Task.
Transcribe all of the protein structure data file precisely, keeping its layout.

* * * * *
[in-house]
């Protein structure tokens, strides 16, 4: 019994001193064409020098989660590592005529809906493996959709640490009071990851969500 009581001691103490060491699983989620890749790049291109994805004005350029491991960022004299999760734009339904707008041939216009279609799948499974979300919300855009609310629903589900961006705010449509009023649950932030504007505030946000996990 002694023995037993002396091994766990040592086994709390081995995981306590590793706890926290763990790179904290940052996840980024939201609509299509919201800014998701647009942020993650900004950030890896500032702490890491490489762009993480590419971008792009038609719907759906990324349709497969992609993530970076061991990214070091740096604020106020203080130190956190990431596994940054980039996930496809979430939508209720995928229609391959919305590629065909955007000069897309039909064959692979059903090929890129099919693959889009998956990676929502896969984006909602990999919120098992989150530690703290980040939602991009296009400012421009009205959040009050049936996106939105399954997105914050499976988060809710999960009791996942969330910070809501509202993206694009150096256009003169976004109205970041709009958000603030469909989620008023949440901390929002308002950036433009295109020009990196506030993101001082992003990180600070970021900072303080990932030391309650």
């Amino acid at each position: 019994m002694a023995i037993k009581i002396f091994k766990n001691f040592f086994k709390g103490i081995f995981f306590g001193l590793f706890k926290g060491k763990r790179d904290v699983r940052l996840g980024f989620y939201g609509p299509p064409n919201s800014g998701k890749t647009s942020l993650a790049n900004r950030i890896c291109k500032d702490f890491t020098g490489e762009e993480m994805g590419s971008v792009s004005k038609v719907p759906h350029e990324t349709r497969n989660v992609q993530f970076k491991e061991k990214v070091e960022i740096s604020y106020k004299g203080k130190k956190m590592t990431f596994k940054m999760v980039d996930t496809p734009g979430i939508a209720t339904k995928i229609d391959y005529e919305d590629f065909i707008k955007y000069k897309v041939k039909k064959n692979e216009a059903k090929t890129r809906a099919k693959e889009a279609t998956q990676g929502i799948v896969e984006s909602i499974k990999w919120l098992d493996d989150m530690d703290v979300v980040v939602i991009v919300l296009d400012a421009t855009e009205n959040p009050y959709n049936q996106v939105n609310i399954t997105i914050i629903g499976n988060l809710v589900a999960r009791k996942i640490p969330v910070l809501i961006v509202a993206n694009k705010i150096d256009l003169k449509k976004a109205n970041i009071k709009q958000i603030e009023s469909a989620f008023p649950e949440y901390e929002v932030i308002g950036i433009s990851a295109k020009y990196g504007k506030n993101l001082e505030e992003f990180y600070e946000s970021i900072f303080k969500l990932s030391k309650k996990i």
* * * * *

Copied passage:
[in-house]
């Protein structure tokens, strides 16, 4: 019994001193064409020098989660590592005529809906493996959709640490009071990851969500 009581001691103490060491699983989620890749790049291109994805004005350029491991960022004299999760734009339904707008041939216009279609799948499974979300919300855009609310629903589900961006705010449509009023649950932030504007505030946000996990 002694023995037993002396091994766990040592086994709390081995995981306590590793706890926290763990790179904290940052996840980024939201609509299509919201800014998701647009942020993650900004950030890896500032702490890491490489762009993480590419971008792009038609719907759906990324349709497969992609993530970076061991990214070091740096604020106020203080130190956190990431596994940054980039996930496809979430939508209720995928229609391959919305590629065909955007000069897309039909064959692979059903090929890129099919693959889009998956990676929502896969984006909602990999919120098992989150530690703290980040939602991009296009400012421009009205959040009050049936996106939105399954997105914050499976988060809710999960009791996942969330910070809501509202993206694009150096256009003169976004109205970041709009958000603030469909989620008023949440901390929002308002950036433009295109020009990196506030993101001082992003990180600070970021900072303080990932030391309650």
């Amino acid at each position: 019994m002694a023995i037993k009581i002396f091994k766990n001691f040592f086994k709390g103490i081995f995981f306590g001193l590793f706890k926290g060491k763990r790179d904290v699983r940052l996840g980024f989620y939201g609509p299509p064409n919201s800014g998701k890749t647009s942020l993650a790049n900004r950030i890896c291109k500032d702490f890491t020098g490489e762009e993480m994805g590419s971008v792009s004005k038609v719907p759906h350029e990324t349709r497969n989660v992609q993530f970076k491991e061991k990214v070091e960022i740096s604020y106020k004299g203080k130190k956190m590592t990431f596994k940054m999760v980039d996930t496809p734009g979430i939508a209720t339904k995928i229609d391959y005529e919305d590629f065909i707008k955007y000069k897309v041939k039909k064959n692979e216009a059903k090929t890129r809906a099919k693959e889009a279609t998956q990676g929502i799948v896969e984006s909602i499974k990999w919120l098992d493996d989150m530690d703290v979300v980040v939602i991009v919300l296009d400012a421009t855009e009205n959040p009050y959709n049936q996106v939105n609310i399954t997105i914050i629903g499976n988060l809710v589900a999960r009791k996942i640490p969330v910070l809501i961006v509202a993206n694009k705010i150096d256009l003169k449509k976004a109205n970041i009071k709009q958000i603030e009023s469909a989620f008023p649950e949440y901390e929002v932030i308002g950036i433009s990851a295109k020009y990196g504007k506030n993101l001082e505030e992003f990180y600070e946000s970021i900072f303080k969500l990932s030391k309650k996990i």